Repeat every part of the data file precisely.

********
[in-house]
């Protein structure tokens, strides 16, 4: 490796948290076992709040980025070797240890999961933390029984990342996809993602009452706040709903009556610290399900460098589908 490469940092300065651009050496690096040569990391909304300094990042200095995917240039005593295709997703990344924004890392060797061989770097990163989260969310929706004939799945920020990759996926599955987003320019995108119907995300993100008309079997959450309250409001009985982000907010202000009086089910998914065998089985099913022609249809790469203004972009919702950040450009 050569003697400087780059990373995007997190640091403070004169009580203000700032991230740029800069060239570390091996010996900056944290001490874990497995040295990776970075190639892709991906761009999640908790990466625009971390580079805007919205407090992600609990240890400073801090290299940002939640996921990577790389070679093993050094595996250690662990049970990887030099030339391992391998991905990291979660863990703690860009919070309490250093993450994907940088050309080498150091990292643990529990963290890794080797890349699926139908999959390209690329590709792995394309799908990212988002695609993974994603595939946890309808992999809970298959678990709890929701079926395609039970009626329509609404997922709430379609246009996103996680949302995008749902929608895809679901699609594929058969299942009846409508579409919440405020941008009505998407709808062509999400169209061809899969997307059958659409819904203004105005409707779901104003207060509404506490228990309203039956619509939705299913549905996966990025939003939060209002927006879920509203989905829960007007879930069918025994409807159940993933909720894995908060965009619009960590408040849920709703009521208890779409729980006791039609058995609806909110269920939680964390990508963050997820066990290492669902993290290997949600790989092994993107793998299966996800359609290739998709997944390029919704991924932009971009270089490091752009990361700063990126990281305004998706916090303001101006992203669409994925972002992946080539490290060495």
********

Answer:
[in-house]
């Protein structure tokens, strides 16, 4: 490796948290076992709040980025070797240890999961933390029984990342996809993602009452706040709903009556610290399900460098589908 490469940092300065651009050496690096040569990391909304300094990042200095995917240039005593295709997703990344924004890392060797061989770097990163989260969310929706004939799945920020990759996926599955987003320019995108119907995300993100008309079997959450309250409001009985982000907010202000009086089910998914065998089985099913022609249809790469203004972009919702950040450009 050569003697400087780059990373995007997190640091403070004169009580203000700032991230740029800069060239570390091996010996900056944290001490874990497995040295990776970075190639892709991906761009999640908790990466625009971390580079805007919205407090992600609990240890400073801090290299940002939640996921990577790389070679093993050094595996250690662990049970990887030099030339391992391998991905990291979660863990703690860009919070309490250093993450994907940088050309080498150091990292643990529990963290890794080797890349699926139908999959390209690329590709792995394309799908990212988002695609993974994603595939946890309808992999809970298959678990709890929701079926395609039970009626329509609404997922709430379609246009996103996680949302995008749902929608895809679901699609594929058969299942009846409508579409919440405020941008009505998407709808062509999400169209061809899969997307059958659409819904203004105005409707779901104003207060509404506490228990309203039956619509939705299913549905996966990025939003939060209002927006879920509203989905829960007007879930069918025994409807159940993933909720894995908060965009619009960590408040849920709703009521208890779409729980006791039609058995609806909110269920939680964390990508963050997820066990290492669902993290290997949600790989092994993107793998299966996800359609290739998709997944390029919704991924932009971009270089490091752009990361700063990126990281305004998706916090303001101006992203669409994925972002992946080539490290060495």